meh Salomé's Avatar
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    Quote Originally Posted by Nicodemus View Post
    So a few months days make the difference between being a doctor and being a murderer.
    Quote Originally Posted by oberon View Post
    That's a moving target. The ability of modern medicine to save premature babies has already overtaken the later stages of legality in late-term abortion in some jurisdictions. It's quite possible now to have a prematurely born living infant (i.e. a real person) in a neo-natal ICU, while on another floor in the same hospital a fetal non-person, conceived on the same day, is being aborted. The difference between the two cases is the mother's decision.
    Quote Originally Posted by IndyAnnaJoan View Post
    Also, has anyone ever stopped to ask why a woman would even get a late term abortion in the first place?
    Quote Originally Posted by Athenian200 View Post
    We have such a large population, anyway... why are people going to such great lengths to interfere in abortions? It's not as though we won't have plenty of babies born to allow population growth either way.
    Quote Originally Posted by IndyAnnaJoan View Post
    ^Sort of have a similar mindset.

    I'm a proponent of abortion. Reason being, our population is so d*mn huge, and there are so many people who raise children that are completely unfit to do the job right. Why force those people to raise children they will not be attentive to, or will not be afford to care for properly? In this day and age, where humans are multiplying to the point of depleting a planet's resources, I think accidental pregnancy should be an arena we are more kind towards and allow the mother the make the right decision for herself.
    Quote Originally Posted by Ivy View Post
    Gosh, the world looks so small from up here on my high horse of menstruation.

  7. #77
    Order Now! pure_mercury's Avatar
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    Philadelphia is a very easy city in which to get an abortion. It's sad that anyone turned to this scumbag who was so negligent with women's health (to say nothing of the murderous procedures).
    Who wants to try a bottle of merc's "Extroversion Olive Oil?"

  8. #78
    Order Now! pure_mercury's Avatar
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    Oh, and the world's population is just fine. We've increased the world population by more than 50% since 1980 AND lowered the level of absolute poverty in the world from about 50% to 20-25%. Outside of a couple of less developed countries/regions, the big population problem is too few children and too many old people, not vice versa.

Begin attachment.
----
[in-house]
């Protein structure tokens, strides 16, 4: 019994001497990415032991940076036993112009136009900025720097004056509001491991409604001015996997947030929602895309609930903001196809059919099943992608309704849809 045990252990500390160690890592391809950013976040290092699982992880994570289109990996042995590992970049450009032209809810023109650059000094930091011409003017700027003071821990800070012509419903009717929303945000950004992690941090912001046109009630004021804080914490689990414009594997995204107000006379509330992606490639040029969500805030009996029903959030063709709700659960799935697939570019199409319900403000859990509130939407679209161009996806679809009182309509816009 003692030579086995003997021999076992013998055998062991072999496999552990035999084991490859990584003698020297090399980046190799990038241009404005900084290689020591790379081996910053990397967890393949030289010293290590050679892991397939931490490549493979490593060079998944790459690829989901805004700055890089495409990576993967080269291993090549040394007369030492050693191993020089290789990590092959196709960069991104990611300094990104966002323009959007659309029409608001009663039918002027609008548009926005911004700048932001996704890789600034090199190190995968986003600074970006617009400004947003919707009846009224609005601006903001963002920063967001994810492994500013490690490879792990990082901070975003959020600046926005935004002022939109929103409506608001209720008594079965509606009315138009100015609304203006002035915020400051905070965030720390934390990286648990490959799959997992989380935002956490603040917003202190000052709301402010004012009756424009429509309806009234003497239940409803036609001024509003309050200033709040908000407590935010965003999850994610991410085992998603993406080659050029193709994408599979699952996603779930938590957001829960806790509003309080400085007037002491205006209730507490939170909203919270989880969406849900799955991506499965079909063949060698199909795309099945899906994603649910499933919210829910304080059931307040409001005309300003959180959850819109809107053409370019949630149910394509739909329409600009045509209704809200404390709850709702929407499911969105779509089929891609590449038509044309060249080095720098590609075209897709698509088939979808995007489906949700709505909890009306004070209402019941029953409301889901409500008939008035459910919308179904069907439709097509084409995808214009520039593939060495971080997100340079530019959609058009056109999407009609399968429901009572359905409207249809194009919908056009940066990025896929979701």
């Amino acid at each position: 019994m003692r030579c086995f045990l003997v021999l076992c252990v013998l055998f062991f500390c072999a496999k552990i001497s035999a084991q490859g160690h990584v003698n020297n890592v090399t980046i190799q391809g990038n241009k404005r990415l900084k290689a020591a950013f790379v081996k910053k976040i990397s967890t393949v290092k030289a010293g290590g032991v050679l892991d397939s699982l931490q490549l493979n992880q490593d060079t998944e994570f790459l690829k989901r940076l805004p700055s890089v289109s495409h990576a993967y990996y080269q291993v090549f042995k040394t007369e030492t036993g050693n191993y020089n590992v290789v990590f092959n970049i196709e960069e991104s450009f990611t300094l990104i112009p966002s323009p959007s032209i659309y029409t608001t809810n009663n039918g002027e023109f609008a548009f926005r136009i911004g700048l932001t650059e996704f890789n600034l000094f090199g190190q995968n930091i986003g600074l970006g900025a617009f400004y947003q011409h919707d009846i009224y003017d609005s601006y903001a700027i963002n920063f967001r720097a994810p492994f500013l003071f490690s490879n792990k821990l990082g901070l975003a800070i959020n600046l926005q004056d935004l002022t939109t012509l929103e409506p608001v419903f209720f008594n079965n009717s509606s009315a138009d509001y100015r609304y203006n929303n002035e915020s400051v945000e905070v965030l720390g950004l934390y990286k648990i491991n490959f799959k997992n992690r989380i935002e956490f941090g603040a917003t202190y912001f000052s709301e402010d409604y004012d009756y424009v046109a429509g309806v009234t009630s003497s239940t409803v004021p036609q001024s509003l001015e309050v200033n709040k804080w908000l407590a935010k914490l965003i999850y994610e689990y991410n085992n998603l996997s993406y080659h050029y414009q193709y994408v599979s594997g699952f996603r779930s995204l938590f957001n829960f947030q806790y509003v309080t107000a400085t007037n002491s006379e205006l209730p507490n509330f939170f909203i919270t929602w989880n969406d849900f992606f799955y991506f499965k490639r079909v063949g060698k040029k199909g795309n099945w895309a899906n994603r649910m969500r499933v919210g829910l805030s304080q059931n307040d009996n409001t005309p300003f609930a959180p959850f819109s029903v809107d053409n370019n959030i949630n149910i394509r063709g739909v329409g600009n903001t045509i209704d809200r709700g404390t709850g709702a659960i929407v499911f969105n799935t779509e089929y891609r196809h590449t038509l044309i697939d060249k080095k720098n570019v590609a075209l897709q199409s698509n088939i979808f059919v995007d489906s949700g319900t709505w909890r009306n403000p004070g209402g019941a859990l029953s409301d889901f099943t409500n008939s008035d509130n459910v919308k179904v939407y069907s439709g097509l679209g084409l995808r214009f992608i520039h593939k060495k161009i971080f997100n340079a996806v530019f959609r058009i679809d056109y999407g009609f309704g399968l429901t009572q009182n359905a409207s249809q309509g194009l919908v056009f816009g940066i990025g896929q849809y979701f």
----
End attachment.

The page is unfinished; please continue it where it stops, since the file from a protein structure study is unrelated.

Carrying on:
Who wants to try a bottle of merc's "Extroversion Olive Oil?"

  9. #79
    ^He pronks, too! Magic Poriferan's Avatar
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    All the reasons I see for being bothered by this event are things I believe would happen more often if abortion were illegal.

    And that being said, you can't say this guy wouldn't have done what he did if there were laws against it, because there are laws against so many of the things he did. It is unfortunately hard to employ law enforcement to correct the negligence of law enforcement.
    Go to sleep, iguana.


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  10. #80
    Senior Member lowtech redneck's Avatar
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    Quote Originally Posted by Magic Poriferan View Post
    And that being said, you can't say this guy wouldn't have done what he did if there were laws against it, because there are laws against so many of the things he did. It is unfortunately hard to employ law enforcement to correct the negligence of law enforcement.
    Health departments and justice departments are separate agencies, aren't they?

    In terms of the magnitude of negligence involved, this eposode reminds me of the time when police not only failed to investigate accusations against Jeffrey Dahmer, they actually released an underage victim (later to be murdered) back into his custody.